View from 65th Floor.
I recall, the few times that I went there, the wine prices were as high as the real estate … but the view… well it was something.
Everybody went when it opened… Noel Coward was one of its first patrons and a slew of Hollywood and Broadway’s biggest names would enjoy the sounds of Tommy Dorsey, Glen Miller, Guy Lombardo, Louis Armstrong and Tony Bennett among others over its long history.
The menu was for supper that was served from 10 pm to 2 or 3am, a more substantial dinner menu came earlier, 6:30 to 10 pm. Dancing and organ music played from opening to closing. It was a nightclub after all.
Although huge fancy menus had taken quite a tumble from fashion with the double whammy of Prohibition and The Depression, The Rainbow Room had a few Gilded Age favorites. Chicken a la King, turtle soup and rarebits were there as were soufflés and Baked Alaska. Beluga caviar was the first thing on the menu ––there was a whole section on Chafing Dishes.
It wasn’t hard to figure what I would make. I’ve wanted to do Lobster Newberg for a long time, ever since I was reminded it of it when I researched Delmonicos. The dish was originally named Wenberg after the patron who made it for Delmonico in a “blazer” (or chafing dish as we know it today), and it was a huge hit in the 1870’s. Then he ticked off the management who renamed it Newberg in an anagrammatic pique, and Newberg it has remained.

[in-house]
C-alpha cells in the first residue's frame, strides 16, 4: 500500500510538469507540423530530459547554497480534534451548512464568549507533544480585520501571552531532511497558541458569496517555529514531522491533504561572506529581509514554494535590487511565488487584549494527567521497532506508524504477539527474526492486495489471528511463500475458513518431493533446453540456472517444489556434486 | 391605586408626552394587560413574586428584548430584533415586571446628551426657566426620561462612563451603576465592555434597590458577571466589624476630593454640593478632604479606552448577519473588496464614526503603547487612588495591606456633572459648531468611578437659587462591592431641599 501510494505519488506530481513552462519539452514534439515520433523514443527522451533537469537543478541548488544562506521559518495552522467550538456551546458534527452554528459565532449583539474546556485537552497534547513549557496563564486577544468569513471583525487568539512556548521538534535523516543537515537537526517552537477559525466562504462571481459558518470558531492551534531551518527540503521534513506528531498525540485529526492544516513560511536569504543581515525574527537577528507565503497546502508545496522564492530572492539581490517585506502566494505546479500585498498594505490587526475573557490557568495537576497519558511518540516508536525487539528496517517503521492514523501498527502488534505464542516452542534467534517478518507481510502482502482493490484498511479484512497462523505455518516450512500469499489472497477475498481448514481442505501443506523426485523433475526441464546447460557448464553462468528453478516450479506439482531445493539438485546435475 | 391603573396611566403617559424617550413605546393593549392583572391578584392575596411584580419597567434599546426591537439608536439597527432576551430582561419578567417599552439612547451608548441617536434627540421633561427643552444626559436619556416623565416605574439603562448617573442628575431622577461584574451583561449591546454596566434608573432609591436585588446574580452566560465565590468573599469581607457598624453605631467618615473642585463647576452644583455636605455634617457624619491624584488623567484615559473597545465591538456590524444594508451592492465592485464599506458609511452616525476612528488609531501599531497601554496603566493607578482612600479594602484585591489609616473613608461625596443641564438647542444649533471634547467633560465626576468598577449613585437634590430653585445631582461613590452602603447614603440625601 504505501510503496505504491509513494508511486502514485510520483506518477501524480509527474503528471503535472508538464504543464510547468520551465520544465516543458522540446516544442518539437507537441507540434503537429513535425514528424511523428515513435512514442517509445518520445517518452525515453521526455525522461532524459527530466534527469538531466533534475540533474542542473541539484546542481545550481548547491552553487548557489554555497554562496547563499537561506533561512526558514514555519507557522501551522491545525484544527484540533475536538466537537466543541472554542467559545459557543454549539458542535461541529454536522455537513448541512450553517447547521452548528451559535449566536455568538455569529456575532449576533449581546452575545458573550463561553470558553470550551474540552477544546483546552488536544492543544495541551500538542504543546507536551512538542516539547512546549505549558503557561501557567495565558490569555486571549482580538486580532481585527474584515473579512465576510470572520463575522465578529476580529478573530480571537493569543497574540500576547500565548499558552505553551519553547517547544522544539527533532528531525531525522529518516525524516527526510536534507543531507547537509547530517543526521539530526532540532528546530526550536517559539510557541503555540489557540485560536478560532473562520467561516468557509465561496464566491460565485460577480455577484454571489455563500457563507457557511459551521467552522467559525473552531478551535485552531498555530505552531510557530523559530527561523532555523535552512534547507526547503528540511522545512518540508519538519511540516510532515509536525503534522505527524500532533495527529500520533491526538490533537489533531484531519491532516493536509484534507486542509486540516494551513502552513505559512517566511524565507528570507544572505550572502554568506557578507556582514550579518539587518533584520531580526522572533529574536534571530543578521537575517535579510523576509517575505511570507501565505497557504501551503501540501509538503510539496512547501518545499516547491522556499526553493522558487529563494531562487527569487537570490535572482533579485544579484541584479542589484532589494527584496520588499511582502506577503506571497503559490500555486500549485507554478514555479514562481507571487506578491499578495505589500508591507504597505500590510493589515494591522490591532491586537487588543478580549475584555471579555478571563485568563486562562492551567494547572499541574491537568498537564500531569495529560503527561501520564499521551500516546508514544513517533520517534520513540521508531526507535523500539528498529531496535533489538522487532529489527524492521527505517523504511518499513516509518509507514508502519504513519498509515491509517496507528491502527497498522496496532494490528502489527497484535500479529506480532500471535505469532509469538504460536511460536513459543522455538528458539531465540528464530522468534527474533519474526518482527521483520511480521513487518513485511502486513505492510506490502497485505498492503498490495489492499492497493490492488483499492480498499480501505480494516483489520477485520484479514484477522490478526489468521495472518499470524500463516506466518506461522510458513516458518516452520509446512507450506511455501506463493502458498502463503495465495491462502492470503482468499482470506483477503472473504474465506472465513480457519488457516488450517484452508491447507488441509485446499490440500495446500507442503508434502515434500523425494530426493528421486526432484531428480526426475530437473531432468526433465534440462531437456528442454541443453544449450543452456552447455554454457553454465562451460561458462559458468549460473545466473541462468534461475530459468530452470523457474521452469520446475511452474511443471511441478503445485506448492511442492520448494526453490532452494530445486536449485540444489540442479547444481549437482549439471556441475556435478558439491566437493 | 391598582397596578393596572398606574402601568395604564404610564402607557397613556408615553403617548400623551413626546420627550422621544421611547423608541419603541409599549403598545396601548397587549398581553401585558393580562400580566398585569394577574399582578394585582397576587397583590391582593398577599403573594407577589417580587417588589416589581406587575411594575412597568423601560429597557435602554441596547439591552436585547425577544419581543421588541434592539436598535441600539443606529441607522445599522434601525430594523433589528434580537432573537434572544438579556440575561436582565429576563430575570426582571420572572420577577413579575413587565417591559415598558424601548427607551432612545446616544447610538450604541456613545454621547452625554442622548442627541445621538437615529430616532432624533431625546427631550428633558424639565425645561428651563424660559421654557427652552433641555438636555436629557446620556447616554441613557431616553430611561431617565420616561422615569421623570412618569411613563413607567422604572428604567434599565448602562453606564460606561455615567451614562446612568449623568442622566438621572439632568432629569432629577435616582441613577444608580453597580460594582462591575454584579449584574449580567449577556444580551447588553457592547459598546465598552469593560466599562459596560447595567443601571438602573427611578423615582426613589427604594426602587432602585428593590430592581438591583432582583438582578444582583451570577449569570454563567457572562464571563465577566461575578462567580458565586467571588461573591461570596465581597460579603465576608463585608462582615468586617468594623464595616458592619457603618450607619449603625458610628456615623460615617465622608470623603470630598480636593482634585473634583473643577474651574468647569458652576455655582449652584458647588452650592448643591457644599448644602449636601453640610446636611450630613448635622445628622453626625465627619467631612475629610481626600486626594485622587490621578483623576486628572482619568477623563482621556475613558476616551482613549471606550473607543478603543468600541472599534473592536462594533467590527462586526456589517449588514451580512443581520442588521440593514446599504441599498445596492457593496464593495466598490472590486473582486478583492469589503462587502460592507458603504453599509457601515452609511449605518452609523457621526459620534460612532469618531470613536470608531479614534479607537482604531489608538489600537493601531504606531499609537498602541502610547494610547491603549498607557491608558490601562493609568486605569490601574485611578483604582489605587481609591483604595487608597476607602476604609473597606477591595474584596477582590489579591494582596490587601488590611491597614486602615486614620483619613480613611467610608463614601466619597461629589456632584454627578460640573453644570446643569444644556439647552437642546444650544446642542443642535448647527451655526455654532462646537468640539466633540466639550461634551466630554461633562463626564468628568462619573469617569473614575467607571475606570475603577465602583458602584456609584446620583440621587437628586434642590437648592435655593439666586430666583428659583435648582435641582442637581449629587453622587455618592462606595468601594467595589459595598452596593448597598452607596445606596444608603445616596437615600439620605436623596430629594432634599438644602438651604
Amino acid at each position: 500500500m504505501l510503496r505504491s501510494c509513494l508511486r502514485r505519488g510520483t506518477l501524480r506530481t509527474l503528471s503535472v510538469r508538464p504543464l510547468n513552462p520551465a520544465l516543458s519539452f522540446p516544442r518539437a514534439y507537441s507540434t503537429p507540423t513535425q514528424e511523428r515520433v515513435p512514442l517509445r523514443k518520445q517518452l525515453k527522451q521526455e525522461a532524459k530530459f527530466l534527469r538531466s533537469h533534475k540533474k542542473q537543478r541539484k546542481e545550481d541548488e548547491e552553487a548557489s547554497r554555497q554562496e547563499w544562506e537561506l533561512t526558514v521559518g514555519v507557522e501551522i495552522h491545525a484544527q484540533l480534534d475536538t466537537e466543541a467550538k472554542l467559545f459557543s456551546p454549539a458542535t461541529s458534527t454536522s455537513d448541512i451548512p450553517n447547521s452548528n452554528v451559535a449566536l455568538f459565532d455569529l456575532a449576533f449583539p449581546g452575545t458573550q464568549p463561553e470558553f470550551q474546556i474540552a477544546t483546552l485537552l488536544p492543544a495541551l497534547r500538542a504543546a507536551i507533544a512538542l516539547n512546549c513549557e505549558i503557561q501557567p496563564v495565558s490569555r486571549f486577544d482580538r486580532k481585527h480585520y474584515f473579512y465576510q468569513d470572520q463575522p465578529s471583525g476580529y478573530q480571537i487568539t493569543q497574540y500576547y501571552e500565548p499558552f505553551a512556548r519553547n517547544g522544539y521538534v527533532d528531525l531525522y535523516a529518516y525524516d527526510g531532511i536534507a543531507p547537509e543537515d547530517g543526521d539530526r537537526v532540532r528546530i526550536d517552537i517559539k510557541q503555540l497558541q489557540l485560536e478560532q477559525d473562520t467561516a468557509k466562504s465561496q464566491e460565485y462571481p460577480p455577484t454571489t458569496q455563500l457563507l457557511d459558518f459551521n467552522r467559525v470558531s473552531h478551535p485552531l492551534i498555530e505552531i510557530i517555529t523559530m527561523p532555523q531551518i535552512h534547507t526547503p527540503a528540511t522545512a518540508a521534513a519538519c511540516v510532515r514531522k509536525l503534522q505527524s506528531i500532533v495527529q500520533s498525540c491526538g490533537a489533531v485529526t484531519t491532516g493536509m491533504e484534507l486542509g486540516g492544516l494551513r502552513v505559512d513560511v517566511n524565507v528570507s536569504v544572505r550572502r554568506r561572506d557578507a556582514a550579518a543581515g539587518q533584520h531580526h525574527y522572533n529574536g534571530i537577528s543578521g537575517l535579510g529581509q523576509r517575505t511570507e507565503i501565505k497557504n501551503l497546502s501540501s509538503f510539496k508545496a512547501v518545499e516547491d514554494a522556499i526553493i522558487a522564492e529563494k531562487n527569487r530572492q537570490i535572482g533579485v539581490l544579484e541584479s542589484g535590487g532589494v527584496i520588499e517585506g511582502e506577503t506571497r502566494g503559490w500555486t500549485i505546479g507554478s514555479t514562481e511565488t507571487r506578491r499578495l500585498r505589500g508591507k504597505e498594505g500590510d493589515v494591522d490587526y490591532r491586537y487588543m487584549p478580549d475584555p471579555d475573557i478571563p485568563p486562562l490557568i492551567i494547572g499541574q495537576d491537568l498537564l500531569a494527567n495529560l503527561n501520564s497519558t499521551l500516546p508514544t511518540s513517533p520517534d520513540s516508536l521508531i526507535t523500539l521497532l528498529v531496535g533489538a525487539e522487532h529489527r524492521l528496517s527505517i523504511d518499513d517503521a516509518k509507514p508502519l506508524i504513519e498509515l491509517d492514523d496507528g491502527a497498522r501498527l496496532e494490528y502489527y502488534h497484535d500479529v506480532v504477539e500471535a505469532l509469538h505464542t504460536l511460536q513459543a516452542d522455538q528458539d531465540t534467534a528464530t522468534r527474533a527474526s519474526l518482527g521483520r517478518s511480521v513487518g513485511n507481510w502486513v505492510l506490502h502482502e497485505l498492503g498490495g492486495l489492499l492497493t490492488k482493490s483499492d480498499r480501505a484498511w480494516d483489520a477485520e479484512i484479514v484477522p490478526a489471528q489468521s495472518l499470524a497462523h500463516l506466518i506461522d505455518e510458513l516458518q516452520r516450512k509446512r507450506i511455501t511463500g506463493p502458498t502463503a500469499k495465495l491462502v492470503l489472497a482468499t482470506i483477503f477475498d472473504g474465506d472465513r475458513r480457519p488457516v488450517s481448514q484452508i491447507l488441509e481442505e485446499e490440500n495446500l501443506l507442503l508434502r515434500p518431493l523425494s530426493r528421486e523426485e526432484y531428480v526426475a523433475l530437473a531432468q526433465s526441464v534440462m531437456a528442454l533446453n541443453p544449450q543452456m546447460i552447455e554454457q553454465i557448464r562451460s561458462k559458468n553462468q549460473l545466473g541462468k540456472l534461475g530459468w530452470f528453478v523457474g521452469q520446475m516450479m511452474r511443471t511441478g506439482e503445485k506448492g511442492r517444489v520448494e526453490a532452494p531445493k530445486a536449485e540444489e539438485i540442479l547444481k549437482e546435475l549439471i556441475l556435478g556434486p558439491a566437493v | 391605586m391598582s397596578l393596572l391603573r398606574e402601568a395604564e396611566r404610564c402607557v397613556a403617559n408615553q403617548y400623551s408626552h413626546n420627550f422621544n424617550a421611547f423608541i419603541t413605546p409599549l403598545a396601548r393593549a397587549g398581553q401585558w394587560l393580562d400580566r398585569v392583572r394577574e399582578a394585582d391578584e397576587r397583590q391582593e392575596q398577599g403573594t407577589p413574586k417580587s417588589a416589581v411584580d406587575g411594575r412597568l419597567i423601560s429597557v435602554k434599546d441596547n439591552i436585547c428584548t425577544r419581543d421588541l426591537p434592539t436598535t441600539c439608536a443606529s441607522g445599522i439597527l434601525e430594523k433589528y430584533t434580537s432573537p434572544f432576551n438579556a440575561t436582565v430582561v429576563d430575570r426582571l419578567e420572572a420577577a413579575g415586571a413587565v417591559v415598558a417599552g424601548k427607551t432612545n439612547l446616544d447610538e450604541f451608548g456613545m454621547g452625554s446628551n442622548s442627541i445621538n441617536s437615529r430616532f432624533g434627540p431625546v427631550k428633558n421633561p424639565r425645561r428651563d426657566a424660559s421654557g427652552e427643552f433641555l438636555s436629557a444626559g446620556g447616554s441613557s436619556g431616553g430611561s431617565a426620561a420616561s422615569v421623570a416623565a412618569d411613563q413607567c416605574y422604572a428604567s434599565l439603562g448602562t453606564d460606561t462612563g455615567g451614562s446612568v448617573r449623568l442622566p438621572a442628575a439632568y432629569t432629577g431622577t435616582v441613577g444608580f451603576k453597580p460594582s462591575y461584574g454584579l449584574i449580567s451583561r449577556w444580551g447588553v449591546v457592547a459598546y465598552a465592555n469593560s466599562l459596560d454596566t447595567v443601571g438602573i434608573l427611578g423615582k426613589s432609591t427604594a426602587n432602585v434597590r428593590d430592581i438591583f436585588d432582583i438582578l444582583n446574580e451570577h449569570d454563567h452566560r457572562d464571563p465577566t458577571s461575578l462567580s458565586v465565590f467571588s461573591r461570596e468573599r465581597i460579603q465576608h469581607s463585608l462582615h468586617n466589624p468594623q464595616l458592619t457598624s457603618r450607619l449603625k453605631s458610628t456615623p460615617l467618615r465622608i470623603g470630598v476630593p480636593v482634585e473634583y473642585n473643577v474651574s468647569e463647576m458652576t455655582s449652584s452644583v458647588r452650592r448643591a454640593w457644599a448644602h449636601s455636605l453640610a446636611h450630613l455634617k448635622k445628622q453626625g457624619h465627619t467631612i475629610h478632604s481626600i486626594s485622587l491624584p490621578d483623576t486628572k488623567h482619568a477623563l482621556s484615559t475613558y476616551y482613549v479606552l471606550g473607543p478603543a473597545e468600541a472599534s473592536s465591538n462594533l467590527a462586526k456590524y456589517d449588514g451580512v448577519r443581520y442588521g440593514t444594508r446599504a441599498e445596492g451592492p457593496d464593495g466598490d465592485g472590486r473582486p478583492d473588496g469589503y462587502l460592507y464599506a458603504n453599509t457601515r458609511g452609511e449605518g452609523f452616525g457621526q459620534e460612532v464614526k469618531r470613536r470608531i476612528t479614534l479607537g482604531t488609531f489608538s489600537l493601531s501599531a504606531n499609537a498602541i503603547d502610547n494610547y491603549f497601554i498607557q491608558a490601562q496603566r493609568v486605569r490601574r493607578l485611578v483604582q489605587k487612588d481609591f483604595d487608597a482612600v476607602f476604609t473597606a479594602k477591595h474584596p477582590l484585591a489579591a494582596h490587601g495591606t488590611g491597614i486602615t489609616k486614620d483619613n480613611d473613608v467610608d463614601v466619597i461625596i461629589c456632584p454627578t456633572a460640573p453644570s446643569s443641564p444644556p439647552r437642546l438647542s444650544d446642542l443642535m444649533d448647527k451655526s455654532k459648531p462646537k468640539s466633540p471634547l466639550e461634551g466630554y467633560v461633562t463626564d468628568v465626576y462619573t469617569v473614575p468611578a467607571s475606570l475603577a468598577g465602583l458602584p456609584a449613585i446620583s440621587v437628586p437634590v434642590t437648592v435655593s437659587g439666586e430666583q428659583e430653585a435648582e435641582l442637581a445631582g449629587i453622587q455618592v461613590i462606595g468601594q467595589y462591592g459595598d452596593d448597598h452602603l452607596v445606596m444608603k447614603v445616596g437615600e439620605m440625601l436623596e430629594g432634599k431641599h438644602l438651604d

Lobster Newberg was listed in the Chafing Dish section of the Rainbow Room menu as it should be. Chafing dishes were a great way to serve delicately sauced dishes and had the added drama of flaming table service on flashy carts … they had been popular for generations in New York restaurants and clubs… a little after-theater theater!
Although Snails Chablisienne looked awfully good (an Escoffier standard with meat reduction, shallots, wine and butter), and Frog’s Legs and Oysters Poulette was an interesting old standby (with a creamy mushroom sauce), Newberg was the one for me.
Lobster Newberg is great because it is a breeze to make and rich as could be with a dark luxurious texture. The reduced madeira in the creamy egg sauce is beyond perfect. Harry Luke (wonderful gastronome that I will write about next week) said Lobster Newberg was “the most perfect synthesis of ambrosial flavours I ever tasted.” Amen to that.
Please forget all the sad, gloopy, rubber-lobster versions you may have had in bad restaurants… they are no relation to this baby. I went back to the original and used the Delmonicos recipe (with a bit of truffle inspired by Oscar of the Waldorf's recipe I found if you care to do it that way). I would say this is an appetizer, but you could make the pastry bigger and just cut 2 and make this a dinner portion for 2 with a salad… it is VERY rich! Or you could do it old school with a chafing dish and toast points as a regal treat for a small party).